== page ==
The Committee then determines whether the financial interest represents a real or perceived conflict of interest, and if so, whether any action should be undertaken to eliminate, reduce, or otherwise manage the conflict. The Committee applies standards that have evolved over time, based on their prior experience, the appearance of new types of conflicts, and input from the local and national research community.

Managing Related Significant Financial Interest

If the Committee determines that the disclosed financial interests constitute a real or perceived conflict of interest, they will recommend actions designed to eliminate, reduce, or manage the conflict. In some instances, the Committee may simply recommend disclosing the interest in all publications and presentations. Depending on the facts, the Committee may also recommend other measures such as divestiture of all equity interest in the sponsor or elimination of any consulting arrangement with the sponsor. Management or elimination of conflicts of interest may include but are not limited to:

  • Withdrawal of proposal
  • Non-acceptance of the gift or grant
  • Notice to students and other project personnel of Investigator’s conflicting interests
  • Appointment of additional, non-conflicted student advisors
  • Public disclosure of the related financial interest
  • Monitoring of the project by independent reviewers
  • Modification of the research or project plan
  • Disqualification from participation in all or a portion of the project
  • Divestiture of the related financial interest(s)
  • Severance of relationships that create actual or potential conflicts

Additional measures may include the appointment of an ad hoc faculty oversight committee, with the express responsibility to safeguard the interests of students working on the project. See Department Management for guidance on the faculty oversight committee.


The details of personal financial interests reported to the campus are treated sensitively and shared only on a need to know basis within the University. The decision of the Conflict of Interest Committee may be shared with University officials as deemed necessary. In cases relating to projects involving human subjects, the recommendation will be shared with the IRB. It may also be shared with the research sponsor if requested. Other than these mandated disclosures or limited internal disclosures, the information is treated as confidential. However, under California law and PHS regulations, information disclosed to the University must be made available to the public upon request.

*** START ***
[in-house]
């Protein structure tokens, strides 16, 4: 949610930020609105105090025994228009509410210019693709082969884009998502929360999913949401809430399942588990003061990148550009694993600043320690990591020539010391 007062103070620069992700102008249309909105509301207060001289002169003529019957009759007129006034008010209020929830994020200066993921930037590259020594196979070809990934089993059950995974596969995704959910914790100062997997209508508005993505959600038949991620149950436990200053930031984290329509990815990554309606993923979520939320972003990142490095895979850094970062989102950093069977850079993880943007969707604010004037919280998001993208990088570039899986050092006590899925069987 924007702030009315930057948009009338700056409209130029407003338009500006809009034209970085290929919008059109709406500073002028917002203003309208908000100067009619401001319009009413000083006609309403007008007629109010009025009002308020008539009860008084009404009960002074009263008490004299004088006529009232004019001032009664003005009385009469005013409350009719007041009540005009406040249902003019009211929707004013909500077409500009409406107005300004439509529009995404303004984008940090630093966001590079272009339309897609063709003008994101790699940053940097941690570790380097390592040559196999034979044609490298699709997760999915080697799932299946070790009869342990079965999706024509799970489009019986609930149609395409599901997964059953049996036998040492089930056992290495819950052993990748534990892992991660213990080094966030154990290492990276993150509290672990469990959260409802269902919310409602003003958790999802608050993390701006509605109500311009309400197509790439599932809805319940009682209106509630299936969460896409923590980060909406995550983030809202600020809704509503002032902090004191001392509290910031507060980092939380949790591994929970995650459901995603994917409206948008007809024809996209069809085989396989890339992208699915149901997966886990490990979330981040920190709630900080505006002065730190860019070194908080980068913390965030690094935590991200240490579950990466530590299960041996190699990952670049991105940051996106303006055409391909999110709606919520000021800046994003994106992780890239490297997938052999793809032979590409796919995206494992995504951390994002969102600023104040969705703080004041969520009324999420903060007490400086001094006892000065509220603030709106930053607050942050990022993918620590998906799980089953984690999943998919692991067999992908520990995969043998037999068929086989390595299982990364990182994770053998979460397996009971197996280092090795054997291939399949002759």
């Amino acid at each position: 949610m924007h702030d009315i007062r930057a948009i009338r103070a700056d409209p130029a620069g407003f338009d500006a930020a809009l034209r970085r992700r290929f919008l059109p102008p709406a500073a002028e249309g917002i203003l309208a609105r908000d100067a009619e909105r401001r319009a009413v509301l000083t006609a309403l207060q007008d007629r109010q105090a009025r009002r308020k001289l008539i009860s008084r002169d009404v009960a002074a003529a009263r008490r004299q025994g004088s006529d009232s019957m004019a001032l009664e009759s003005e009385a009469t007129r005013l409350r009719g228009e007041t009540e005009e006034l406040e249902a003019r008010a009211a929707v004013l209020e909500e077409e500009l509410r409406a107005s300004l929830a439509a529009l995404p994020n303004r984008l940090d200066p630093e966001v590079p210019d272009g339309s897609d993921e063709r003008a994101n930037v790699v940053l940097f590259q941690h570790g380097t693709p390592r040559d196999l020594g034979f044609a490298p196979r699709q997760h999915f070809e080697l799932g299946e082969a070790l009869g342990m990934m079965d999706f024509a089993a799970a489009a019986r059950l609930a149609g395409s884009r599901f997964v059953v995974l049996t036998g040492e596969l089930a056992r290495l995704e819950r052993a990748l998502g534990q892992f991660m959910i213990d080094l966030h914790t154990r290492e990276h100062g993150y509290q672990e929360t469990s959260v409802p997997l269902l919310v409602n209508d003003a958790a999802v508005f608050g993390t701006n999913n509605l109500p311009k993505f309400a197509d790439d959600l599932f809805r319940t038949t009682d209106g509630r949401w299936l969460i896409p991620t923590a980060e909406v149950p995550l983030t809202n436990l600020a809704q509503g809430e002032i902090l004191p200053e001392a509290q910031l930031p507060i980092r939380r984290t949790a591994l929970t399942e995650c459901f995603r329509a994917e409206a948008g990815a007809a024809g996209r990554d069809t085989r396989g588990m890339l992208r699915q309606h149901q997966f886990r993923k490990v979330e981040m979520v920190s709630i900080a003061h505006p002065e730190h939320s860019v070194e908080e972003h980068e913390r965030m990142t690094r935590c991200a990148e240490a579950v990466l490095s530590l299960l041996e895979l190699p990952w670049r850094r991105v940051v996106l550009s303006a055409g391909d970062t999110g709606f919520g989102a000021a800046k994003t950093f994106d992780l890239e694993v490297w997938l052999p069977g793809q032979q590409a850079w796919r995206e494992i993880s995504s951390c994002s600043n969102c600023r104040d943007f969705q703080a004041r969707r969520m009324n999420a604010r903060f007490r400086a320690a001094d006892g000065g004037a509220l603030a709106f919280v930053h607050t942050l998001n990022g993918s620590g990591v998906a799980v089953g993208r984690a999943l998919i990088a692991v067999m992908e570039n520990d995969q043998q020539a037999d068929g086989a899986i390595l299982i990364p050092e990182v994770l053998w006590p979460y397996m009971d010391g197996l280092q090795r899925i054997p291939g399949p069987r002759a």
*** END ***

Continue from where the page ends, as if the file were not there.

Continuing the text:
Public Access to Information

The institution must make certain FCOI information for senior/key personnel available within five business days of the request. The response must be postmarked or dated (if replying by electronic means) within five days of receipt of a written request. All written requests must be sent to

All information provided as a result of such requests will be current as of the date of the correspondence to the requester and will be updated at least annually and within 60 days of any subsequent request. Any information in such requests which falls outside of the 2011 regulations will be responded to in accordance with the requirements of the California Public Records Act.

PHS Only

Institutional Reporting to NIH

The institution must determine if any disclosed SFI is related to the PHS-funded research and, if so, whether that SFI rises to the level of a Financial Conflict of Interest (FCOI). If such a determination is made, the institution must report the FCOI to NIH, along with details about the SFI and its management. The regulation also now requires that the public be provided, upon request, certain details of the SFI as reported to NIH.

Retrospective Review

In cases of non-compliance, a retrospective review is required for later determined financial conflicts of interest. The review is not required to be submitted to the PHS Awarding Component unless bias is found.